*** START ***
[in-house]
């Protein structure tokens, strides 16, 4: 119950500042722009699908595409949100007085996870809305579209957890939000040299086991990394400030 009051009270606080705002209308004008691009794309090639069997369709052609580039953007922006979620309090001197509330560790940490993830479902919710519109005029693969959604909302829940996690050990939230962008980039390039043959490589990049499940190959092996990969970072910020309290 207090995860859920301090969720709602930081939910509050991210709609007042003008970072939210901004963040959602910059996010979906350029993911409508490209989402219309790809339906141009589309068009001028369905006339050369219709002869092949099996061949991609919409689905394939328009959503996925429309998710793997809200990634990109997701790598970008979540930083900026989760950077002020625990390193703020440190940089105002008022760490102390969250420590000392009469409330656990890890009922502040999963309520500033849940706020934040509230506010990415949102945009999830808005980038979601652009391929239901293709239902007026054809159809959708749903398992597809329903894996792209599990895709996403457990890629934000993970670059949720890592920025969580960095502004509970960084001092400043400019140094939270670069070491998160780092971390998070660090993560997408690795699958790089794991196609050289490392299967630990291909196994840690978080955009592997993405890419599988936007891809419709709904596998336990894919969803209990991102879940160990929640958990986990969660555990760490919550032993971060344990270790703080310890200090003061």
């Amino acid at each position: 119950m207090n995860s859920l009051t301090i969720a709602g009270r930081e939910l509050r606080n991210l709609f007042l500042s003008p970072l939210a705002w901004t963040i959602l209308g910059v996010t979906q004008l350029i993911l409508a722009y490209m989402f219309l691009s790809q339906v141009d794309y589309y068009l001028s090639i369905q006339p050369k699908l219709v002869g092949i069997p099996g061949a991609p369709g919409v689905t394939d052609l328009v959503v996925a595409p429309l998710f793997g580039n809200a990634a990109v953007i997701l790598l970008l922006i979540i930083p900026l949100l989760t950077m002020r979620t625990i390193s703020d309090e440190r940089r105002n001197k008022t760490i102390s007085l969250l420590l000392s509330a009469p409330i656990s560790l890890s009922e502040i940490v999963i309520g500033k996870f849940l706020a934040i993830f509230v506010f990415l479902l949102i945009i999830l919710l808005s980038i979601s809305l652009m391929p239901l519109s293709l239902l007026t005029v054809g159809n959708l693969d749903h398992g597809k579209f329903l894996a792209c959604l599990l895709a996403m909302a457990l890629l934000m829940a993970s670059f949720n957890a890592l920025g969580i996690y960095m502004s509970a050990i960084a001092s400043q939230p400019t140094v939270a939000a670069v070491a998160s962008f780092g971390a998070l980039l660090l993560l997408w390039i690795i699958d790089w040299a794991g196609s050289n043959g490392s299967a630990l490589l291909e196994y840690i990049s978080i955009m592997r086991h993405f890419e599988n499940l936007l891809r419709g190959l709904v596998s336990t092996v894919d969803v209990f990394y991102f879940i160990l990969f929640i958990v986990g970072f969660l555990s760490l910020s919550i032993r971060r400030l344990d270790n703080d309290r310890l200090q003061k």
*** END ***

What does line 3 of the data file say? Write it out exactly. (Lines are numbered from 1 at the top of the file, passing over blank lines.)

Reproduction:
């Amino acid at each position: 119950m207090n995860s859920l009051t301090i969720a709602g009270r930081e939910l509050r606080n991210l709609f007042l500042s003008p970072l939210a705002w901004t963040i959602l209308g910059v996010t979906q004008l350029i993911l409508a722009y490209m989402f219309l691009s790809q339906v141009d794309y589309y068009l001028s090639i369905q006339p050369k699908l219709v002869g092949i069997p099996g061949a991609p369709g919409v689905t394939d052609l328009v959503v996925a595409p429309l998710f793997g580039n809200a990634a990109v953007i997701l790598l970008l922006i979540i930083p900026l949100l989760t950077m002020r979620t625990i390193s703020d309090e440190r940089r105002n001197k008022t760490i102390s007085l969250l420590l000392s509330a009469p409330i656990s560790l890890s009922e502040i940490v999963i309520g500033k996870f849940l706020a934040i993830f509230v506010f990415l479902l949102i945009i999830l919710l808005s980038i979601s809305l652009m391929p239901l519109s293709l239902l007026t005029v054809g159809n959708l693969d749903h398992g597809k579209f329903l894996a792209c959604l599990l895709a996403m909302a457990l890629l934000m829940a993970s670059f949720n957890a890592l920025g969580i996690y960095m502004s509970a050990i960084a001092s400043q939230p400019t140094v939270a939000a670069v070491a998160s962008f780092g971390a998070l980039l660090l993560l997408w390039i690795i699958d790089w040299a794991g196609s050289n043959g490392s299967a630990l490589l291909e196994y840690i990049s978080i955009m592997r086991h993405f890419e599988n499940l936007l891809r419709g190959l709904v596998s336990t092996v894919d969803v209990f990394y991102f879940i160990l990969f929640i958990v986990g970072f969660l555990s760490l910020s919550i032993r971060r400030l344990d270790n703080d309290r310890l200090q003061k």